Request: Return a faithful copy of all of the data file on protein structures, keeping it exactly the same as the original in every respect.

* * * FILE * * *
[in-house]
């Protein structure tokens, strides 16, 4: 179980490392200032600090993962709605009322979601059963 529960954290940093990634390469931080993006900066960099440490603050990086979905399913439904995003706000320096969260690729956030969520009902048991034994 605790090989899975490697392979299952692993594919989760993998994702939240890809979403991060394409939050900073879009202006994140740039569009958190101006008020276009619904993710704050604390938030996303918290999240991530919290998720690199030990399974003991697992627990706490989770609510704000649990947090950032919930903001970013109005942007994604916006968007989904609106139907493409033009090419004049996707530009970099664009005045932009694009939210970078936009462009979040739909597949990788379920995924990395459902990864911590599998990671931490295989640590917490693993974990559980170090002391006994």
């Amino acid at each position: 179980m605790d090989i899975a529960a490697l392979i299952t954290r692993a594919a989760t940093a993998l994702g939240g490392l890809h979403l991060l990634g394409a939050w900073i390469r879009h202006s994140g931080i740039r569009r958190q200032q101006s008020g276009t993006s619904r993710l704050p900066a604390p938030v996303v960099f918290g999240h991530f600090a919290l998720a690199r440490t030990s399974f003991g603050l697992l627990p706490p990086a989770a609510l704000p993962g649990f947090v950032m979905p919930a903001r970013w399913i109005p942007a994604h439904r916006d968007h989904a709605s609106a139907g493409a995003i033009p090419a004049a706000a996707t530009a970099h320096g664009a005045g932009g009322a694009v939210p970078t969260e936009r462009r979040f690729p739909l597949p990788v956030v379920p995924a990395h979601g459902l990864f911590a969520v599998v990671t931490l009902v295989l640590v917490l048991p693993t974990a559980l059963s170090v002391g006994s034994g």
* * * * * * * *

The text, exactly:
[in-house]
């Protein structure tokens, strides 16, 4: 179980490392200032600090993962709605009322979601059963 529960954290940093990634390469931080993006900066960099440490603050990086979905399913439904995003706000320096969260690729956030969520009902048991034994 605790090989899975490697392979299952692993594919989760993998994702939240890809979403991060394409939050900073879009202006994140740039569009958190101006008020276009619904993710704050604390938030996303918290999240991530919290998720690199030990399974003991697992627990706490989770609510704000649990947090950032919930903001970013109005942007994604916006968007989904609106139907493409033009090419004049996707530009970099664009005045932009694009939210970078936009462009979040739909597949990788379920995924990395459902990864911590599998990671931490295989640590917490693993974990559980170090002391006994």
């Amino acid at each position: 179980m605790d090989i899975a529960a490697l392979i299952t954290r692993a594919a989760t940093a993998l994702g939240g490392l890809h979403l991060l990634g394409a939050w900073i390469r879009h202006s994140g931080i740039r569009r958190q200032q101006s008020g276009t993006s619904r993710l704050p900066a604390p938030v996303v960099f918290g999240h991530f600090a919290l998720a690199r440490t030990s399974f003991g603050l697992l627990p706490p990086a989770a609510l704000p993962g649990f947090v950032m979905p919930a903001r970013w399913i109005p942007a994604h439904r916006d968007h989904a709605s609106a139907g493409a995003i033009p090419a004049a706000a996707t530009a970099h320096g664009a005045g932009g009322a694009v939210p970078t969260e936009r462009r979040f690729p739909l597949p990788v956030v379920p995924a990395h979601g459902l990864f911590a969520v599998v990671t931490l009902v295989l640590v917490l048991p693993t974990a559980l059963s170090v002391g006994s034994g």